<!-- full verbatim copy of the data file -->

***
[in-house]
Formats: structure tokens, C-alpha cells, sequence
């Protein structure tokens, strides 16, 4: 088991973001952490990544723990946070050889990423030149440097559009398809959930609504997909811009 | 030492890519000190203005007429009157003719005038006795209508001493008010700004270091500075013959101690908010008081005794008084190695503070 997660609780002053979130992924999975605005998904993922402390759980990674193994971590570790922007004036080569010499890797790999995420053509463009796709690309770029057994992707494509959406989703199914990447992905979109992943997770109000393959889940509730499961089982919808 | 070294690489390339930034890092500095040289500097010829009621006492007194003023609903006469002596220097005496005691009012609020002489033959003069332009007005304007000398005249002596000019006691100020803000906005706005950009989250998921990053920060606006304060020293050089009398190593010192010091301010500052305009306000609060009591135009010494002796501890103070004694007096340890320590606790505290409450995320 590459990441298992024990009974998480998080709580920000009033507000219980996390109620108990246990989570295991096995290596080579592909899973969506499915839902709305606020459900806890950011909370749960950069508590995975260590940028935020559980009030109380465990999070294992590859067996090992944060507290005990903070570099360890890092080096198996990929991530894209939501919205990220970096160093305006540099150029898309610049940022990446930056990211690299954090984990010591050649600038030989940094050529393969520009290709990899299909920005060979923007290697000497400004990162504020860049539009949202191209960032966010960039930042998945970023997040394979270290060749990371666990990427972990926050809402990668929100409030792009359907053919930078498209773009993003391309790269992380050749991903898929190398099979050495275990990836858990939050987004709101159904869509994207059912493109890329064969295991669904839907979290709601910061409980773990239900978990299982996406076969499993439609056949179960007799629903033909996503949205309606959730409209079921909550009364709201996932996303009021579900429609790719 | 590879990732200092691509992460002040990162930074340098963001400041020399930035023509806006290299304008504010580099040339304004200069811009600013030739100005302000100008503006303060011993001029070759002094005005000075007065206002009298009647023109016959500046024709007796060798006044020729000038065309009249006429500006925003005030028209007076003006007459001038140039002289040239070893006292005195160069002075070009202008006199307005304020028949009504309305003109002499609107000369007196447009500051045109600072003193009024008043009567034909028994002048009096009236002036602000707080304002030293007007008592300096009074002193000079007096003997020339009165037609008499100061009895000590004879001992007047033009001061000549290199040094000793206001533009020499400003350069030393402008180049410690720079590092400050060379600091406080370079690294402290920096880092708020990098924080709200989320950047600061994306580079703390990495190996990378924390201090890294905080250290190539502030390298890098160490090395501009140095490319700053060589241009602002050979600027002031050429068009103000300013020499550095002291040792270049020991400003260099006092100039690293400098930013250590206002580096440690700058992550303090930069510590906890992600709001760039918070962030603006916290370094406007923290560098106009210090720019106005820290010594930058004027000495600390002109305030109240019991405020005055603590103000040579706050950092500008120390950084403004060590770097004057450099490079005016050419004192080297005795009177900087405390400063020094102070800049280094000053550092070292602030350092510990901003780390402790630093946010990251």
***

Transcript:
[in-house]
Formats: structure tokens, C-alpha cells, sequence
């Protein structure tokens, strides 16, 4: 088991973001952490990544723990946070050889990423030149440097559009398809959930609504997909811009 | 030492890519000190203005007429009157003719005038006795209508001493008010700004270091500075013959101690908010008081005794008084190695503070 997660609780002053979130992924999975605005998904993922402390759980990674193994971590570790922007004036080569010499890797790999995420053509463009796709690309770029057994992707494509959406989703199914990447992905979109992943997770109000393959889940509730499961089982919808 | 070294690489390339930034890092500095040289500097010829009621006492007194003023609903006469002596220097005496005691009012609020002489033959003069332009007005304007000398005249002596000019006691100020803000906005706005950009989250998921990053920060606006304060020293050089009398190593010192010091301010500052305009306000609060009591135009010494002796501890103070004694007096340890320590606790505290409450995320 590459990441298992024990009974998480998080709580920000009033507000219980996390109620108990246990989570295991096995290596080579592909899973969506499915839902709305606020459900806890950011909370749960950069508590995975260590940028935020559980009030109380465990999070294992590859067996090992944060507290005990903070570099360890890092080096198996990929991530894209939501919205990220970096160093305006540099150029898309610049940022990446930056990211690299954090984990010591050649600038030989940094050529393969520009290709990899299909920005060979923007290697000497400004990162504020860049539009949202191209960032966010960039930042998945970023997040394979270290060749990371666990990427972990926050809402990668929100409030792009359907053919930078498209773009993003391309790269992380050749991903898929190398099979050495275990990836858990939050987004709101159904869509994207059912493109890329064969295991669904839907979290709601910061409980773990239900978990299982996406076969499993439609056949179960007799629903033909996503949205309606959730409209079921909550009364709201996932996303009021579900429609790719 | 590879990732200092691509992460002040990162930074340098963001400041020399930035023509806006290299304008504010580099040339304004200069811009600013030739100005302000100008503006303060011993001029070759002094005005000075007065206002009298009647023109016959500046024709007796060798006044020729000038065309009249006429500006925003005030028209007076003006007459001038140039002289040239070893006292005195160069002075070009202008006199307005304020028949009504309305003109002499609107000369007196447009500051045109600072003193009024008043009567034909028994002048009096009236002036602000707080304002030293007007008592300096009074002193000079007096003997020339009165037609008499100061009895000590004879001992007047033009001061000549290199040094000793206001533009020499400003350069030393402008180049410690720079590092400050060379600091406080370079690294402290920096880092708020990098924080709200989320950047600061994306580079703390990495190996990378924390201090890294905080250290190539502030390298890098160490090395501009140095490319700053060589241009602002050979600027002031050429068009103000300013020499550095002291040792270049020991400003260099006092100039690293400098930013250590206002580096440690700058992550303090930069510590906890992600709001760039918070962030603006916290370094406007923290560098106009210090720019106005820290010594930058004027000495600390002109305030109240019991405020005055603590103000040579706050950092500008120390950084403004060590770097004057450099490079005016050419004192080297005795009177900087405390400063020094102070800049280094000053550092070292602030350092510990901003780390402790630093946010990251």